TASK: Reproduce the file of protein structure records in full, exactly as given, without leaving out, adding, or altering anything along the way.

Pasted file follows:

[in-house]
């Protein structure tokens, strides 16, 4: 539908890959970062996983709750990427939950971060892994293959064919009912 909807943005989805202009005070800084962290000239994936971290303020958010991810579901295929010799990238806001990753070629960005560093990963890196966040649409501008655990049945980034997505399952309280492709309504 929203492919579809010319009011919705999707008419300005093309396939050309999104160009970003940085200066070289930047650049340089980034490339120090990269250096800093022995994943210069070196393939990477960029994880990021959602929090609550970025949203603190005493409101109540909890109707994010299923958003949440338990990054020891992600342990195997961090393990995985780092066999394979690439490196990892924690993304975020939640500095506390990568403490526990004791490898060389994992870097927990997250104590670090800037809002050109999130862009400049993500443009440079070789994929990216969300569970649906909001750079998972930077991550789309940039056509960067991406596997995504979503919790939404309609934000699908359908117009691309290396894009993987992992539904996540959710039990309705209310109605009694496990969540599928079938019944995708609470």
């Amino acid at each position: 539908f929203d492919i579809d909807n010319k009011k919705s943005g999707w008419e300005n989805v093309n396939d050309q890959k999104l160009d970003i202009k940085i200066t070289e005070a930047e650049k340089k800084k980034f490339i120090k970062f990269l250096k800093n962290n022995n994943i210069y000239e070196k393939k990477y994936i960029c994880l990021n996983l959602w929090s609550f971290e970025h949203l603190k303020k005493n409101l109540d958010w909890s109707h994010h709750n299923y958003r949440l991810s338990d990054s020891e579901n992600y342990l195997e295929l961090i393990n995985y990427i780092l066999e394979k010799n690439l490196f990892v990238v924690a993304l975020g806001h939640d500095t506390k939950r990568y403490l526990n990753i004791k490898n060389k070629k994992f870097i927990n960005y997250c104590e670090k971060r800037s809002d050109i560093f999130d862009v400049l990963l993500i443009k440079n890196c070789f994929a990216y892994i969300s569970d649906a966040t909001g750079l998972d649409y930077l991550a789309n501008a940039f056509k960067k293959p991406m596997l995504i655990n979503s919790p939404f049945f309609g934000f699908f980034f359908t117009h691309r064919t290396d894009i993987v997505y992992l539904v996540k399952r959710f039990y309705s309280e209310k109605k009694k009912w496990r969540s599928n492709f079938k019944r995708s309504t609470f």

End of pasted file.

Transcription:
[in-house]
């Protein structure tokens, strides 16, 4: 539908890959970062996983709750990427939950971060892994293959064919009912 909807943005989805202009005070800084962290000239994936971290303020958010991810579901295929010799990238806001990753070629960005560093990963890196966040649409501008655990049945980034997505399952309280492709309504 929203492919579809010319009011919705999707008419300005093309396939050309999104160009970003940085200066070289930047650049340089980034490339120090990269250096800093022995994943210069070196393939990477960029994880990021959602929090609550970025949203603190005493409101109540909890109707994010299923958003949440338990990054020891992600342990195997961090393990995985780092066999394979690439490196990892924690993304975020939640500095506390990568403490526990004791490898060389994992870097927990997250104590670090800037809002050109999130862009400049993500443009440079070789994929990216969300569970649906909001750079998972930077991550789309940039056509960067991406596997995504979503919790939404309609934000699908359908117009691309290396894009993987992992539904996540959710039990309705209310109605009694496990969540599928079938019944995708609470």
């Amino acid at each position: 539908f929203d492919i579809d909807n010319k009011k919705s943005g999707w008419e300005n989805v093309n396939d050309q890959k999104l160009d970003i202009k940085i200066t070289e005070a930047e650049k340089k800084k980034f490339i120090k970062f990269l250096k800093n962290n022995n994943i210069y000239e070196k393939k990477y994936i960029c994880l990021n996983l959602w929090s609550f971290e970025h949203l603190k303020k005493n409101l109540d958010w909890s109707h994010h709750n299923y958003r949440l991810s338990d990054s020891e579901n992600y342990l195997e295929l961090i393990n995985y990427i780092l066999e394979k010799n690439l490196f990892v990238v924690a993304l975020g806001h939640d500095t506390k939950r990568y403490l526990n990753i004791k490898n060389k070629k994992f870097i927990n960005y997250c104590e670090k971060r800037s809002d050109i560093f999130d862009v400049l990963l993500i443009k440079n890196c070789f994929a990216y892994i969300s569970d649906a966040t909001g750079l998972d649409y930077l991550a789309n501008a940039f056509k960067k293959p991406m596997l995504i655990n979503s919790p939404f049945f309609g934000f699908f980034f359908t117009h691309r064919t290396d894009i993987v997505y992992l539904v996540k399952r959710f039990y309705s309280e209310k109605k009694k009912w496990r969540s599928n492709f079938k019944r995708s309504t609470f």